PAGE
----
It is a little over three years since the untimely death of Sir David Watson, one of the great thinkers of UK higher education.
His perspective was always worth paying attention to, and he had a memorable turn of phrase that, amid the blizzard of higher education seminars, lectures and speeches that one sits through, tended to stick in the mind. A personal favourite was his assessment of UK mission groups back in 2014, when he spoke witheringly about the undue influence of the lower half of the Russell Group, a collection of universities that he billed the “bottom Russellers”.
Another insight of Sir David’s that has stayed with me was delivered at a seminar at the House of Commons, when he pointed out that higher education in the UK was the only level at which starting a course and failing to finish it was actually worse for one’s prospects than never starting at all.
If you go to school and drop out, start A levels but don’t make it to the end, you will still go on to earn more than if you hadn’t bothered in the first place. Not so for university education, he said.
In his final contribution to the higher education policy debate, a paper published posthumously in late 2015, Sir David called, in particular, for lifelong learning to be taken more seriously. For an end to the idea that one’s first attempt at a degree is one’s only attempt.
It is an idea that has come of age with the increasing sense that the clock is ticking on labour markets as we know them – that the advent of artificial intelligence and the so-called fourth industrial revolution will mean that retraining and reskilling will become part of life for all.
Sir David’s final scholarly intervention also sounded a warning about the trajectory that students had been set on in the high-fee era.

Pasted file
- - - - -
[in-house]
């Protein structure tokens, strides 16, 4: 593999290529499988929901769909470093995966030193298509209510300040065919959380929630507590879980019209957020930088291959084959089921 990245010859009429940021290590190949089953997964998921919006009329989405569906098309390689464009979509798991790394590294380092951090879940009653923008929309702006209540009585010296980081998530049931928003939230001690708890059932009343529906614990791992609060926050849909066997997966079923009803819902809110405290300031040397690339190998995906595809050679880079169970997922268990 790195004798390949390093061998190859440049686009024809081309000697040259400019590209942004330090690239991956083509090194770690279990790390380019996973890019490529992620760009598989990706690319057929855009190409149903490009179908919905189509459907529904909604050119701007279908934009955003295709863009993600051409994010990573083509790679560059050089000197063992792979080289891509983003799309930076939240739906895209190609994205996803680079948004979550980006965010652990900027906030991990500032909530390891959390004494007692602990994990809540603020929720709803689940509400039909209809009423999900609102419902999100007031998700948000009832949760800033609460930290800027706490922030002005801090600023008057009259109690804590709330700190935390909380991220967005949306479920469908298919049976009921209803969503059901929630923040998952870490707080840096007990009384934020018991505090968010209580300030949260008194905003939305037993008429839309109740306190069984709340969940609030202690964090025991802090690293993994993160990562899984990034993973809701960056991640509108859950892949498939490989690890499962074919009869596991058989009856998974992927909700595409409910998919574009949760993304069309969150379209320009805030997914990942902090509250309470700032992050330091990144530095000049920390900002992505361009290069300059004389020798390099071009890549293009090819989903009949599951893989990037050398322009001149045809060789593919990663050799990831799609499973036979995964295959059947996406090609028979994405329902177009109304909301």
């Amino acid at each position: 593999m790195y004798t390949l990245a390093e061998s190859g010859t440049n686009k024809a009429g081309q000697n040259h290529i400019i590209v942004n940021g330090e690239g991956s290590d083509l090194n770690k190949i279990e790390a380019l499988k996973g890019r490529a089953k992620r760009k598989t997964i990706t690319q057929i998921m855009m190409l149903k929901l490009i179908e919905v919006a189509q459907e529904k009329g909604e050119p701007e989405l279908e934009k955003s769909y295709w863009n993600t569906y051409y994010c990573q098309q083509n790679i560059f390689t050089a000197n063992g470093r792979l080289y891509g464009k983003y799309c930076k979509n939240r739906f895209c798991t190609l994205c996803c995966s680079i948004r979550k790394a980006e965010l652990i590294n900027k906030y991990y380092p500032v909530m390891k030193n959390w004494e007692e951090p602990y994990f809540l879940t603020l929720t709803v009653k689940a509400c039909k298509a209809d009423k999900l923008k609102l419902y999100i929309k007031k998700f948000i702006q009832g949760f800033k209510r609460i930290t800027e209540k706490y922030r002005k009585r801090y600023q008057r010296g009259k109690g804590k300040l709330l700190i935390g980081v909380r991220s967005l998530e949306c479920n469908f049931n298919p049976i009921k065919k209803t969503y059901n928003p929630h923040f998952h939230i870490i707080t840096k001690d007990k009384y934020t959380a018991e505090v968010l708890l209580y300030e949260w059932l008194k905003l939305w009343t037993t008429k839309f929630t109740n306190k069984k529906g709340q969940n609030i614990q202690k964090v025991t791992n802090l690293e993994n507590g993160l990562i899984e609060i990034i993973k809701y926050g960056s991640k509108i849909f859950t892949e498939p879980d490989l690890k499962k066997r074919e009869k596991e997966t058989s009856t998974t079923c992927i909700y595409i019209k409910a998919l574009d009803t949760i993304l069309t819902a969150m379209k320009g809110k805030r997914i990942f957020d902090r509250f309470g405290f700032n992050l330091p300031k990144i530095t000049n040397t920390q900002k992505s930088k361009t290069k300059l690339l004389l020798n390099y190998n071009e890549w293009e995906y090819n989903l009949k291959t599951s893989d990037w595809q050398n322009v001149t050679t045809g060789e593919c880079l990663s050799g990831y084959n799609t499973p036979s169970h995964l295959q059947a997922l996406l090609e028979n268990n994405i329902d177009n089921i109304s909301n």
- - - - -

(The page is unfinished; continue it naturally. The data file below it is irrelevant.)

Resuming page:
In England, he said, undergraduates had been reduced to “state-sponsored Wonga-style customers”; you can see what I mean about that turn of phrase.
Fast forward three years, and these are tumultuous times for higher education in England in particular, and Sir David’s pithy critique is much missed.
What would he have made of the Office for Students, which officially launched last week, after a difficult prenatal period summed up by the botched, politicised appointment of its board (details of which are now becoming clear, and can be found in our news pages)?
How would he have framed the various threats that are swirling around the UK sector – the plunging temperature of the public debate in particular, which has often been reductive and ill-informed, but which is no less real – or dangerous – for that?
How, as a former vice-chancellor, would he have viewed the response of university leadership to this crisis of perception and legitimacy, to the handling of the pensions issue that has provoked damaging strikes, or to the fees and funding debate, which has spawned a dangerous review?
It is always risky to take a temperature and diagnose major illness on the back of a string of bad headlines, the substance of which does not always represent journalism at its finest.
But it doesn’t seem too hasty, just now, to suggest that higher education in the UK is in fairly big trouble. It is not winning the arguments, if it is even making the right ones; it is missing that persuasive turn of phrase, the combination of evidence and emotional connection that carries the day.
You probably won’t like what you read; you probably won’t agree with it. But it is, at least, an academic critique of universities that explores the issues that are bubbling up in the public consciousness in many countries, the US and UK included.
That is worth having. Universities are, ultimately, about independent, objective analysis and critique. And critical selfreflection is essential if they are to build the truly robust evidence base that is needed to shore up their foundations.